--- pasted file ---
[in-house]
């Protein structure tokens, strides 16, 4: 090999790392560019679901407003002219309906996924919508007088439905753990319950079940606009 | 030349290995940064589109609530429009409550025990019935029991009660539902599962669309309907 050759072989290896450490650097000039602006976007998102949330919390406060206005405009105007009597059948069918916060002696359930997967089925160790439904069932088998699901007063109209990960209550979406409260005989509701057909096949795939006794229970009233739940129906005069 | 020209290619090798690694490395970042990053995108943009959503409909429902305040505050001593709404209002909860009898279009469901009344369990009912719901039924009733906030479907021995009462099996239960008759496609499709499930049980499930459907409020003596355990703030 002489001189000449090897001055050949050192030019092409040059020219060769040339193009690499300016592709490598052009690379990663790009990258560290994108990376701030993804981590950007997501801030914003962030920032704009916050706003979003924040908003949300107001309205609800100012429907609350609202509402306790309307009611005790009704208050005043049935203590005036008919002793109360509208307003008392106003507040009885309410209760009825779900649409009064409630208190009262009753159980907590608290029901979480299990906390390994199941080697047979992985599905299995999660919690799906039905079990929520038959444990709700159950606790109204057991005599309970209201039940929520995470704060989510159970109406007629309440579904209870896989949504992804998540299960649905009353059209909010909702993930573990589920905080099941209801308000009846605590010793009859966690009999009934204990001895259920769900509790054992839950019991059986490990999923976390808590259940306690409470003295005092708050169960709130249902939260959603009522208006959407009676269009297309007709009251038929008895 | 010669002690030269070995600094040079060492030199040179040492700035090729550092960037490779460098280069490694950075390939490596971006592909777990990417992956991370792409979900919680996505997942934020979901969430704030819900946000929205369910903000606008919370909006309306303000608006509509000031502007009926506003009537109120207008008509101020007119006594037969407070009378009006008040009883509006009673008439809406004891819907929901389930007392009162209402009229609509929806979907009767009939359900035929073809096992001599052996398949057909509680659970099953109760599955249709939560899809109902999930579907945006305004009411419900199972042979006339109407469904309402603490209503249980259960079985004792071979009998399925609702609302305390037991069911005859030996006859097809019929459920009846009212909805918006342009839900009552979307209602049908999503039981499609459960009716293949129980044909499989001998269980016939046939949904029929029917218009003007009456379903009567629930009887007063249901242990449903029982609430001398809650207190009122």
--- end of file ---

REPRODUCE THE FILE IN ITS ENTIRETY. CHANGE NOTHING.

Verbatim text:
[in-house]
């Protein structure tokens, strides 16, 4: 090999790392560019679901407003002219309906996924919508007088439905753990319950079940606009 | 030349290995940064589109609530429009409550025990019935029991009660539902599962669309309907 050759072989290896450490650097000039602006976007998102949330919390406060206005405009105007009597059948069918916060002696359930997967089925160790439904069932088998699901007063109209990960209550979406409260005989509701057909096949795939006794229970009233739940129906005069 | 020209290619090798690694490395970042990053995108943009959503409909429902305040505050001593709404209002909860009898279009469901009344369990009912719901039924009733906030479907021995009462099996239960008759496609499709499930049980499930459907409020003596355990703030 002489001189000449090897001055050949050192030019092409040059020219060769040339193009690499300016592709490598052009690379990663790009990258560290994108990376701030993804981590950007997501801030914003962030920032704009916050706003979003924040908003949300107001309205609800100012429907609350609202509402306790309307009611005790009704208050005043049935203590005036008919002793109360509208307003008392106003507040009885309410209760009825779900649409009064409630208190009262009753159980907590608290029901979480299990906390390994199941080697047979992985599905299995999660919690799906039905079990929520038959444990709700159950606790109204057991005599309970209201039940929520995470704060989510159970109406007629309440579904209870896989949504992804998540299960649905009353059209909010909702993930573990589920905080099941209801308000009846605590010793009859966690009999009934204990001895259920769900509790054992839950019991059986490990999923976390808590259940306690409470003295005092708050169960709130249902939260959603009522208006959407009676269009297309007709009251038929008895 | 010669002690030269070995600094040079060492030199040179040492700035090729550092960037490779460098280069490694950075390939490596971006592909777990990417992956991370792409979900919680996505997942934020979901969430704030819900946000929205369910903000606008919370909006309306303000608006509509000031502007009926506003009537109120207008008509101020007119006594037969407070009378009006008040009883509006009673008439809406004891819907929901389930007392009162209402009229609509929806979907009767009939359900035929073809096992001599052996398949057909509680659970099953109760599955249709939560899809109902999930579907945006305004009411419900199972042979006339109407469904309402603490209503249980259960079985004792071979009998399925609702609302305390037991069911005859030996006859097809019929459920009846009212909805918006342009839900009552979307209602049908999503039981499609459960009716293949129980044909499989001998269980016939046939949904029929029917218009003007009456379903009567629930009887007063249901242990449903029982609430001398809650207190009122």